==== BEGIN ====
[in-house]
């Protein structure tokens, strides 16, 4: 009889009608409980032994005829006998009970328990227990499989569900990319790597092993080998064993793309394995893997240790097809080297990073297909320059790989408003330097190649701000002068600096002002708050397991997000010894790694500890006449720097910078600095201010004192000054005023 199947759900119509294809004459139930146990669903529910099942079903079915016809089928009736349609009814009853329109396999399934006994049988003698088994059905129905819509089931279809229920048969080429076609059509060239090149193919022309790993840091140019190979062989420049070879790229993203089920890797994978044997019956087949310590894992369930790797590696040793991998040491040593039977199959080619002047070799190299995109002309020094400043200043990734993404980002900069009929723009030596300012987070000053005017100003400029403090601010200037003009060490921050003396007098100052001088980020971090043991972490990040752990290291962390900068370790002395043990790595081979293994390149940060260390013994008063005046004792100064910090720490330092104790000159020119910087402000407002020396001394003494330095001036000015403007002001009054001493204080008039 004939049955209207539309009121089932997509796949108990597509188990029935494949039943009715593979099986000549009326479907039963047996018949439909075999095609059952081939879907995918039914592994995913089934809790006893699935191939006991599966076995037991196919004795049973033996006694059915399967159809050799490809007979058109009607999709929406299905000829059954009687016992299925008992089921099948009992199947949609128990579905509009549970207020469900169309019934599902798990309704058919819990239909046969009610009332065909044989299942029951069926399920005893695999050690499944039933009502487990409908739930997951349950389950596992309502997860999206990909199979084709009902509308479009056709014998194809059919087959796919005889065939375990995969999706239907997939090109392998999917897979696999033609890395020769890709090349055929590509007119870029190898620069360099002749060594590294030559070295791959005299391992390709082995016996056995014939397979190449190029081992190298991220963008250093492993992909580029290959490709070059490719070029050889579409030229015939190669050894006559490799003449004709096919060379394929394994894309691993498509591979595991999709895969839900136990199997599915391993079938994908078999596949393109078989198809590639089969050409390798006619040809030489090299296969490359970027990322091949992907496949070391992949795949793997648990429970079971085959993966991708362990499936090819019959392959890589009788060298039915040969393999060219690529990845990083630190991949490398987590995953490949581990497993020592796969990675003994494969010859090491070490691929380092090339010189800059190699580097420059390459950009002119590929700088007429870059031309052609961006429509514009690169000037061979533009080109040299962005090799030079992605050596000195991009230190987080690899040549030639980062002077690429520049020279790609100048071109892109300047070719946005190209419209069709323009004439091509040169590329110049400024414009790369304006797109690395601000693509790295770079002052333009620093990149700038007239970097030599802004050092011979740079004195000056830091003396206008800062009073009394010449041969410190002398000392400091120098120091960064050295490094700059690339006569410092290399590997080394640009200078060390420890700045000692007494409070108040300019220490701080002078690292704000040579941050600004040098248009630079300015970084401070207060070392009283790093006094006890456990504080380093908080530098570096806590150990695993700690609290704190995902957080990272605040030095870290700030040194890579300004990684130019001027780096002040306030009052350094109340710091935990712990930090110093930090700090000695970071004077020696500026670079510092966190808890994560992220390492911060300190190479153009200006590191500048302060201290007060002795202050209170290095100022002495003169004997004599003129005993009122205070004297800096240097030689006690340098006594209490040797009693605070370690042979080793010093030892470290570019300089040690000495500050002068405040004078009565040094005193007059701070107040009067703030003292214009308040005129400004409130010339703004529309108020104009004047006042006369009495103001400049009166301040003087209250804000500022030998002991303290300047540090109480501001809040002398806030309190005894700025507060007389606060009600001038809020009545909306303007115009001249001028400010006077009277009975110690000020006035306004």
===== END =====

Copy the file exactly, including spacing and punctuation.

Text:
[in-house]
């Protein structure tokens, strides 16, 4: 009889009608409980032994005829006998009970328990227990499989569900990319790597092993080998064993793309394995893997240790097809080297990073297909320059790989408003330097190649701000002068600096002002708050397991997000010894790694500890006449720097910078600095201010004192000054005023 199947759900119509294809004459139930146990669903529910099942079903079915016809089928009736349609009814009853329109396999399934006994049988003698088994059905129905819509089931279809229920048969080429076609059509060239090149193919022309790993840091140019190979062989420049070879790229993203089920890797994978044997019956087949310590894992369930790797590696040793991998040491040593039977199959080619002047070799190299995109002309020094400043200043990734993404980002900069009929723009030596300012987070000053005017100003400029403090601010200037003009060490921050003396007098100052001088980020971090043991972490990040752990290291962390900068370790002395043990790595081979293994390149940060260390013994008063005046004792100064910090720490330092104790000159020119910087402000407002020396001394003494330095001036000015403007002001009054001493204080008039 004939049955209207539309009121089932997509796949108990597509188990029935494949039943009715593979099986000549009326479907039963047996018949439909075999095609059952081939879907995918039914592994995913089934809790006893699935191939006991599966076995037991196919004795049973033996006694059915399967159809050799490809007979058109009607999709929406299905000829059954009687016992299925008992089921099948009992199947949609128990579905509009549970207020469900169309019934599902798990309704058919819990239909046969009610009332065909044989299942029951069926399920005893695999050690499944039933009502487990409908739930997951349950389950596992309502997860999206990909199979084709009902509308479009056709014998194809059919087959796919005889065939375990995969999706239907997939090109392998999917897979696999033609890395020769890709090349055929590509007119870029190898620069360099002749060594590294030559070295791959005299391992390709082995016996056995014939397979190449190029081992190298991220963008250093492993992909580029290959490709070059490719070029050889579409030229015939190669050894006559490799003449004709096919060379394929394994894309691993498509591979595991999709895969839900136990199997599915391993079938994908078999596949393109078989198809590639089969050409390798006619040809030489090299296969490359970027990322091949992907496949070391992949795949793997648990429970079971085959993966991708362990499936090819019959392959890589009788060298039915040969393999060219690529990845990083630190991949490398987590995953490949581990497993020592796969990675003994494969010859090491070490691929380092090339010189800059190699580097420059390459950009002119590929700088007429870059031309052609961006429509514009690169000037061979533009080109040299962005090799030079992605050596000195991009230190987080690899040549030639980062002077690429520049020279790609100048071109892109300047070719946005190209419209069709323009004439091509040169590329110049400024414009790369304006797109690395601000693509790295770079002052333009620093990149700038007239970097030599802004050092011979740079004195000056830091003396206008800062009073009394010449041969410190002398000392400091120098120091960064050295490094700059690339006569410092290399590997080394640009200078060390420890700045000692007494409070108040300019220490701080002078690292704000040579941050600004040098248009630079300015970084401070207060070392009283790093006094006890456990504080380093908080530098570096806590150990695993700690609290704190995902957080990272605040030095870290700030040194890579300004990684130019001027780096002040306030009052350094109340710091935990712990930090110093930090700090000695970071004077020696500026670079510092966190808890994560992220390492911060300190190479153009200006590191500048302060201290007060002795202050209170290095100022002495003169004997004599003129005993009122205070004297800096240097030689006690340098006594209490040797009693605070370690042979080793010093030892470290570019300089040690000495500050002068405040004078009565040094005193007059701070107040009067703030003292214009308040005129400004409130010339703004529309108020104009004047006042006369009495103001400049009166301040003087209250804000500022030998002991303290300047540090109480501001809040002398806030309190005894700025507060007389606060009600001038809020009545909306303007115009001249001028400010006077009277009975110690000020006035306004």